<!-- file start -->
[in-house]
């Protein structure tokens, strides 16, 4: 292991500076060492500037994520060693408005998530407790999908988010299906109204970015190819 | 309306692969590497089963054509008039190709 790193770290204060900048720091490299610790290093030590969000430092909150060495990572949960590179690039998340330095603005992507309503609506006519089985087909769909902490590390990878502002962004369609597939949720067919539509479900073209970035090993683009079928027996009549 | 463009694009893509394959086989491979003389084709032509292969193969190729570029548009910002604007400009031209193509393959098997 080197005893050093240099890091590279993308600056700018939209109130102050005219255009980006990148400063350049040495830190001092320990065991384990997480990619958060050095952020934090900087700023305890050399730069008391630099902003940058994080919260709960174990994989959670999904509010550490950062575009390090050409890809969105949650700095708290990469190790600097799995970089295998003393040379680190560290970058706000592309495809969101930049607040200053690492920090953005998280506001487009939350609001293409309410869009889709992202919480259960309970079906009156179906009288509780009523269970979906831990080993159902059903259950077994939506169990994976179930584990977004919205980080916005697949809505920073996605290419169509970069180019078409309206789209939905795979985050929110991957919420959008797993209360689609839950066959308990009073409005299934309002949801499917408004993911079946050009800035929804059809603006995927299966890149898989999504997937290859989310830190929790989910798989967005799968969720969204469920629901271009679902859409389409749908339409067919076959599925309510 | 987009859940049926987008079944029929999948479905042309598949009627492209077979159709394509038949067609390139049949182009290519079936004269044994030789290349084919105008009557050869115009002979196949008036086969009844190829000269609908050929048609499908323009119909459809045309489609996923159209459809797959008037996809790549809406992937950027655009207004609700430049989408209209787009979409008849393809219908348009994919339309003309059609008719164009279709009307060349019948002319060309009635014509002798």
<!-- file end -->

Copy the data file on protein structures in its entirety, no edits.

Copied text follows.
[in-house]
């Protein structure tokens, strides 16, 4: 292991500076060492500037994520060693408005998530407790999908988010299906109204970015190819 | 309306692969590497089963054509008039190709 790193770290204060900048720091490299610790290093030590969000430092909150060495990572949960590179690039998340330095603005992507309503609506006519089985087909769909902490590390990878502002962004369609597939949720067919539509479900073209970035090993683009079928027996009549 | 463009694009893509394959086989491979003389084709032509292969193969190729570029548009910002604007400009031209193509393959098997 080197005893050093240099890091590279993308600056700018939209109130102050005219255009980006990148400063350049040495830190001092320990065991384990997480990619958060050095952020934090900087700023305890050399730069008391630099902003940058994080919260709960174990994989959670999904509010550490950062575009390090050409890809969105949650700095708290990469190790600097799995970089295998003393040379680190560290970058706000592309495809969101930049607040200053690492920090953005998280506001487009939350609001293409309410869009889709992202919480259960309970079906009156179906009288509780009523269970979906831990080993159902059903259950077994939506169990994976179930584990977004919205980080916005697949809505920073996605290419169509970069180019078409309206789209939905795979985050929110991957919420959008797993209360689609839950066959308990009073409005299934309002949801499917408004993911079946050009800035929804059809603006995927299966890149898989999504997937290859989310830190929790989910798989967005799968969720969204469920629901271009679902859409389409749908339409067919076959599925309510 | 987009859940049926987008079944029929999948479905042309598949009627492209077979159709394509038949067609390139049949182009290519079936004269044994030789290349084919105008009557050869115009002979196949008036086969009844190829000269609908050929048609499908323009119909459809045309489609996923159209459809797959008037996809790549809406992937950027655009207004609700430049989408209209787009979409008849393809219908348009994919339309003309059609008719164009279709009307060349019948002319060309009635014509002798």